Next day we visited Akureyri. mainly for supplies but also to visit a mobile phone outlet. I had bought a SIM card on the plane for my mobile WiFi but they sold me an ordinary phone and data SIM instead of the Data SIM I needed.
It seemed convenient at the time but I shouldn't have assumed that the trolley dollies knew anything about SIM cards. My mistake. This meant that we had been at the mercy of the weather and the brief reports we could get at garages. With internet access things were at least, a little more predictable.
So far, the snow had only interrupted our plans on the way to Kįlfshamarvik, at Gošafoss there are normally two sides that the falls can be approached from but it was clear on this day that the side I wanted to be on would be not be safe on this occasion. That left me with the light, which was quite strong, coming from the wrong side as well. Not ideal.
We took a few pictures and advanced our plans by heading Eastwards earlier than intended.
The road to Dettifoss was still showing as impassible on the road authority website so we desired to take a look at the Myvatn area which we had meant to bypass.
Myvatn is a popular spot in the Summer by all accounts but didn't seem to offer much out of season it appeared.
The area around Krafla seemed much more interesting.
Wednesday 9th April.
We stopped not far from another geothermal area I was keen to see, Hveraröndor Hverir.
This was our coldest night. At dawn the temperatures were -5°c on an open plain with no shelter but the van itself.
Not uncomfortable but a little cool.
Hveraröndor Hverir turned out to be one of our highlights.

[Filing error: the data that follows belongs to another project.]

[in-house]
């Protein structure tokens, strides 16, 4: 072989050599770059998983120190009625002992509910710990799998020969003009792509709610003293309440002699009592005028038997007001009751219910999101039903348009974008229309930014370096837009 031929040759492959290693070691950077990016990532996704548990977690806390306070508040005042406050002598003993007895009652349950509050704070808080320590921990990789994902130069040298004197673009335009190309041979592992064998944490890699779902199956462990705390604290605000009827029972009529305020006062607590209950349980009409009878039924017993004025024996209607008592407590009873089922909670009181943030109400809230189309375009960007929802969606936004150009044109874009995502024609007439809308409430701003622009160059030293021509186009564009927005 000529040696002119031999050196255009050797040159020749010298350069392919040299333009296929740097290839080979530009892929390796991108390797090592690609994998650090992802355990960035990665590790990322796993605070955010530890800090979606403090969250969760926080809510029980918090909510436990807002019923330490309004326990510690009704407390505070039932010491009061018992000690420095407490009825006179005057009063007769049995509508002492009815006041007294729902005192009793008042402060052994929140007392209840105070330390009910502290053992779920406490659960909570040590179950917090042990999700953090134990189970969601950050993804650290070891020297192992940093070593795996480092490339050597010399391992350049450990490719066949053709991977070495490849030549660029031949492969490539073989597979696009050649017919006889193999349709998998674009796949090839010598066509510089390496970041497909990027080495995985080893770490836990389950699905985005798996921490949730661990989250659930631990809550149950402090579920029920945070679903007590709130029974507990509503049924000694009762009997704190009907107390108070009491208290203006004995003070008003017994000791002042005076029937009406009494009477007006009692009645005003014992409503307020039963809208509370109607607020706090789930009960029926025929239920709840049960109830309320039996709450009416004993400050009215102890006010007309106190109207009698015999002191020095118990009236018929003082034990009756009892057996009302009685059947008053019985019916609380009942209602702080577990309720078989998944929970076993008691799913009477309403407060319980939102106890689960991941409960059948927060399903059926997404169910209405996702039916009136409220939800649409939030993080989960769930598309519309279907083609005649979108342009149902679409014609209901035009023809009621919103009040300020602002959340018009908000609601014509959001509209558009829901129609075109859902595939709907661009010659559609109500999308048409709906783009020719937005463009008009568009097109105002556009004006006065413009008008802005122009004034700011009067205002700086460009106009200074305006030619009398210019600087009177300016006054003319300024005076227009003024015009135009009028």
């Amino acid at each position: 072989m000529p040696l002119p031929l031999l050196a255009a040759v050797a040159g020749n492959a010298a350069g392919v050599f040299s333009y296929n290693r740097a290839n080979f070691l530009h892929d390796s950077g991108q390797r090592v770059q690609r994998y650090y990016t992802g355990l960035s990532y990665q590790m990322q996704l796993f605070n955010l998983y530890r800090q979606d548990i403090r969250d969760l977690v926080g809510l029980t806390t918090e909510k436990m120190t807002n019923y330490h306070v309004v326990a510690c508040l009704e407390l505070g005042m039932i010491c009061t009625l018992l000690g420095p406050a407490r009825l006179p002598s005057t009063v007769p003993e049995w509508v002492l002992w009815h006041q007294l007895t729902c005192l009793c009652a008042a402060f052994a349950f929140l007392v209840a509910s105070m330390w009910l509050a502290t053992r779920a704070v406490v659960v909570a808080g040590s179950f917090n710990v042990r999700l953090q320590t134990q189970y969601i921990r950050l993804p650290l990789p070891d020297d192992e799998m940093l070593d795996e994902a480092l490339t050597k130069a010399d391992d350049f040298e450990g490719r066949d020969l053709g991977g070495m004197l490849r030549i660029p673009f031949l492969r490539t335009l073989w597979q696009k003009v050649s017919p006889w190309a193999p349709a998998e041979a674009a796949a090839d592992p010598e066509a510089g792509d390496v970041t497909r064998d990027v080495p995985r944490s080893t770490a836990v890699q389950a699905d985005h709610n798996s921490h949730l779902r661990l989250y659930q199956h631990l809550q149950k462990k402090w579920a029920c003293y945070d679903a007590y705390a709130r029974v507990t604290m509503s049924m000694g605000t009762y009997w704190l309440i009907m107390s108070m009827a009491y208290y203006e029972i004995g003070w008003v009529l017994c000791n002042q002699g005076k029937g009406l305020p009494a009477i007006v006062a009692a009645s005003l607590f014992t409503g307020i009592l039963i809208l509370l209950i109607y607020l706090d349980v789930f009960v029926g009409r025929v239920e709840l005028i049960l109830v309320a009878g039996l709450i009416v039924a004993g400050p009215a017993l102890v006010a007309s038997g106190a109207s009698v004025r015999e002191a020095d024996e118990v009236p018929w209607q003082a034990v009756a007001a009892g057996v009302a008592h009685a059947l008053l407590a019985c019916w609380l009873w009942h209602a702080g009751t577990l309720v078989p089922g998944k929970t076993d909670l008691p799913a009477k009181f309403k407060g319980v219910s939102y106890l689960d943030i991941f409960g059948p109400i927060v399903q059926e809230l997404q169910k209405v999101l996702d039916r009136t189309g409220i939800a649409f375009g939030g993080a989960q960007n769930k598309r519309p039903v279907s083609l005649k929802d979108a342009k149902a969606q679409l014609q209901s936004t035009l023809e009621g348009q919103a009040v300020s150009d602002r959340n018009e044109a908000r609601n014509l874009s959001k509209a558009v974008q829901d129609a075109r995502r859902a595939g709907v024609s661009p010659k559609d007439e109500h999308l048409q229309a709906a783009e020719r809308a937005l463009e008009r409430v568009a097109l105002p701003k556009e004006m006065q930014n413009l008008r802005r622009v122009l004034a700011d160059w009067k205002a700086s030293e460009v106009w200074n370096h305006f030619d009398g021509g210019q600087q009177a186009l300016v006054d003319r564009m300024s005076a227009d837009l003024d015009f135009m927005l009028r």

Powerful fumaroles and smelly steaming mud holes.
Everything a good geothermal area should be and no more than a few essential fences to get in the way.
I must say that the Icelandic approach to health and safety is refreshing.
There were a few signs to say “This is dangerous.” but by and large the attitude seemed to be “We have warned you, so if you are stupid enough to put your hand into a superheated fumarole or a pool of boiling water, then that is your own problem.”
I can live with that, it seems perfectly in keeping with Darwinian theory as well but I suspect such an attitude would soon attract a festering swarm of ambulance chasers in the UK.
By this time the status of the road to Dettifoss had been upgraded to "difficult" and with the warming conditions we decided to give it a try.
There were a few small drifts but they were fresh, thawing and already rutted by heavier vehicles. No problem with careful driving.
Dettifoss itself was not safe to approach. Deep sloping ice covered snow, with uncertain cornices overhanging a precipitous drop into churning water. Again, no signs or fences, but the Darwin Awards awaited anyone foolhardy enough to push their luck.
Selfoss was another matter. Although caution was still required, it was at least possible here to see what sort of ground the snow was lying on. There were also some interesting shots to be had in the canyon between the two falls. After this we were ready to move East about a day earlier than we had planned.